Ronald Reagan is more to blame for the shooting in Tuscon than Sarah Palin (of course, it's a simplification to blame any one person). Still, Ronald Reagan did more to dismantle America's mental health system than anyone else. Although he promised adequate "community care" in its place, a system of outpatient facilities capable of handling the country's mental health burden never materialized.
In my opinion, at least two things necessary for adequate reform:
1) A bigger budget for mental health care services. This is probably unrealistic given the deficit and the economy. But I wonder if teaching children emotional resilience at an early age could help reduce the burden (and expense) of treating mental illness later on. Also, families need to get sick loved ones into care much sooner, since early intervention improves the prognosis of most mental illnesses. A great example of a program teaching kids emotional resilience skills is Project Happiness.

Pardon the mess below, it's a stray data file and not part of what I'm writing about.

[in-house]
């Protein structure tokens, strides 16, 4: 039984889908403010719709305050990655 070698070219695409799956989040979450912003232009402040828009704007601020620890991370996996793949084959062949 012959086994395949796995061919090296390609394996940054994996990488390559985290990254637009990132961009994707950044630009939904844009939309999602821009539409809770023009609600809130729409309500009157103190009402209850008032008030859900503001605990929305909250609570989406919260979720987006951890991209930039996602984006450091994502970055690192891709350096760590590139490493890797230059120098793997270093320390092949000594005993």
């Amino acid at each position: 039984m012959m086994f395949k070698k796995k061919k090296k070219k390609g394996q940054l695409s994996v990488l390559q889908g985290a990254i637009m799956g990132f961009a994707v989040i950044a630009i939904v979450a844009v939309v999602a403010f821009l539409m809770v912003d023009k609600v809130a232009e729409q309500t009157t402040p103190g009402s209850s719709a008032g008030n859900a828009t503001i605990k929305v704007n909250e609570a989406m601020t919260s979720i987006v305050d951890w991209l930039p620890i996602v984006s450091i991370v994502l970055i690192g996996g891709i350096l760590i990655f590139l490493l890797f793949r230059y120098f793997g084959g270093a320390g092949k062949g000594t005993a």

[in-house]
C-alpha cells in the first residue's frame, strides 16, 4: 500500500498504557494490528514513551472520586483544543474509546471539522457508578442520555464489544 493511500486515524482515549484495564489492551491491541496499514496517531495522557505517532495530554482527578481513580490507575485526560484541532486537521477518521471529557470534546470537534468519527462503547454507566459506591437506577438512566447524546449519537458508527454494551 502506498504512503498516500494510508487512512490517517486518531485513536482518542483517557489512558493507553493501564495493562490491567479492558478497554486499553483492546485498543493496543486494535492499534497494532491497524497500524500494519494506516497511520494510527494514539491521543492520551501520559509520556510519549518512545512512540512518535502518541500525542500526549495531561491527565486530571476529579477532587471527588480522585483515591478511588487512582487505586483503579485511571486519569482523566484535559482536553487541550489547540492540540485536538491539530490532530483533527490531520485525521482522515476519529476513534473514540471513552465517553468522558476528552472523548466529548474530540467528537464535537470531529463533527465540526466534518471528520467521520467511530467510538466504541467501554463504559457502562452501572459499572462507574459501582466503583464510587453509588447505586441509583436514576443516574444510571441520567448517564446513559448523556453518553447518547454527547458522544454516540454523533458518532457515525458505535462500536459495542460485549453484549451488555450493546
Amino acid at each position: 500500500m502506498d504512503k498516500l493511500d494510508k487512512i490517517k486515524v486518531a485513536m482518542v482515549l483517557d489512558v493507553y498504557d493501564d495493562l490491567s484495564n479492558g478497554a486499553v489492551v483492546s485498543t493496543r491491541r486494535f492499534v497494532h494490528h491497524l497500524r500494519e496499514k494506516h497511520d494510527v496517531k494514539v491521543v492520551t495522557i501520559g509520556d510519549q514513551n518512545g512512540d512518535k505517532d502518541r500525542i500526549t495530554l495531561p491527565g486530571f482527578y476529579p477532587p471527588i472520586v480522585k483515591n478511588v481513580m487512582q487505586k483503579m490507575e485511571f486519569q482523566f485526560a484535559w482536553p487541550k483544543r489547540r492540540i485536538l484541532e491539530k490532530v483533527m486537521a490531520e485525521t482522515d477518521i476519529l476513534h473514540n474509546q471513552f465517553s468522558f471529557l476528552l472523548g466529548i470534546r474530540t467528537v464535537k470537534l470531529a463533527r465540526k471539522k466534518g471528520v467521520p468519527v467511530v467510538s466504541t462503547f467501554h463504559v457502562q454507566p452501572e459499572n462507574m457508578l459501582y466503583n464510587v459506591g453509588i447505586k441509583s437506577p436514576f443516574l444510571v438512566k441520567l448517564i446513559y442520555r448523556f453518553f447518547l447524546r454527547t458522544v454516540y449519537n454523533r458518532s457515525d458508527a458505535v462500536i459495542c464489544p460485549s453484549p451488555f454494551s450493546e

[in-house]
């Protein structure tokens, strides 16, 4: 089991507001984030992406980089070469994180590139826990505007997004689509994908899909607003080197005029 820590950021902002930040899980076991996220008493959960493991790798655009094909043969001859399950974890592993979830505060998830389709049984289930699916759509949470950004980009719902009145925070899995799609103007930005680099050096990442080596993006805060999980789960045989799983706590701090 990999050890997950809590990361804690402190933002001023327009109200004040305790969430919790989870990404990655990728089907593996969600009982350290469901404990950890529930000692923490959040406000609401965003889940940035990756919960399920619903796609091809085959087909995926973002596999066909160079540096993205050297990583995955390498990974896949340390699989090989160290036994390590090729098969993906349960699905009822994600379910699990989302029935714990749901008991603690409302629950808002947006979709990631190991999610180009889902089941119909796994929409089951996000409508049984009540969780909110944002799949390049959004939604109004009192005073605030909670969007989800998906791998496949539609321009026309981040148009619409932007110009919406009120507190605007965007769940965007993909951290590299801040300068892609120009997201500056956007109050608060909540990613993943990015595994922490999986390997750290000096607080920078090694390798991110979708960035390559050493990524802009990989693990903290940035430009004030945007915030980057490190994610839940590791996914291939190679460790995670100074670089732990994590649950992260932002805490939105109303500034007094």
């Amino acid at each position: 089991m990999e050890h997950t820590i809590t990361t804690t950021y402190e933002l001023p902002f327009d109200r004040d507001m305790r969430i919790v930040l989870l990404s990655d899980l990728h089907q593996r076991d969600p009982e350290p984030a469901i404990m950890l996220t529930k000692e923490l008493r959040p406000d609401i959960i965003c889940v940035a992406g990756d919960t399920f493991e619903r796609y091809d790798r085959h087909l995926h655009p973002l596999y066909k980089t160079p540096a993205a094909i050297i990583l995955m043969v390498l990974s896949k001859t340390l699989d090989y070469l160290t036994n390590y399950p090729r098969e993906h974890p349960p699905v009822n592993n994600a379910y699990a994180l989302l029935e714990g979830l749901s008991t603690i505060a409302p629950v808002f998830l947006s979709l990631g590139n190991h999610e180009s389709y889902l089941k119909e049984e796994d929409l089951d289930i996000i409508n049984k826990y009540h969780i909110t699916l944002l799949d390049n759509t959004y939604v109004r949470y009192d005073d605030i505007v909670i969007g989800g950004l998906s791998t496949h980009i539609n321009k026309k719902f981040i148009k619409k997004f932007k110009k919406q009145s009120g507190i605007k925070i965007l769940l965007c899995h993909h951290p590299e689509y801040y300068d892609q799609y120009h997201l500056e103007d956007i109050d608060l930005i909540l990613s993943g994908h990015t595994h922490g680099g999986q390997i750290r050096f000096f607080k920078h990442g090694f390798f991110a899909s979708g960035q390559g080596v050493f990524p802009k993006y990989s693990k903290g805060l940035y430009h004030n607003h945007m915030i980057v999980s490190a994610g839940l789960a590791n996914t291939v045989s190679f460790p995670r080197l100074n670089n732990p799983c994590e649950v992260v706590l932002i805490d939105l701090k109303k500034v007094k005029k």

2) Changes to the legal criteria for involuntary treatment or commitment. There's a fine line between providing psychiatric treatment and harming civil liberties, but it's a line that we need to look at more closely. In the following MSNBC interview a forensic psychologist discusses the need to loosen the legal criteria for involuntary commitment. Currently, only people who are seriously at risk of harming themselves or others (for instance, as he notes, people who have waived a gun at someone over the last 24 hours) can be held. He thinks that courts should also consider what doctors call "insight" when deciding whether to commit someone. Those patients who lack insight into their illness (i.e don't believe they are sick) should be easier to commit.
The Dr. also makes the point that the main reason for getting the mentally ill into treatment is because they are suffering, not because they are dangerous. This suffering is undeserved and thwarts many people with mental illness from reaching their full potential.
Plus, as one commentator points out, a higher percentage of intoxicated people commit violent acts than people with mental illness. In fact, the mentally ill are far more likely to be victims of crime (given their vulnerability) than perpetrators of crime.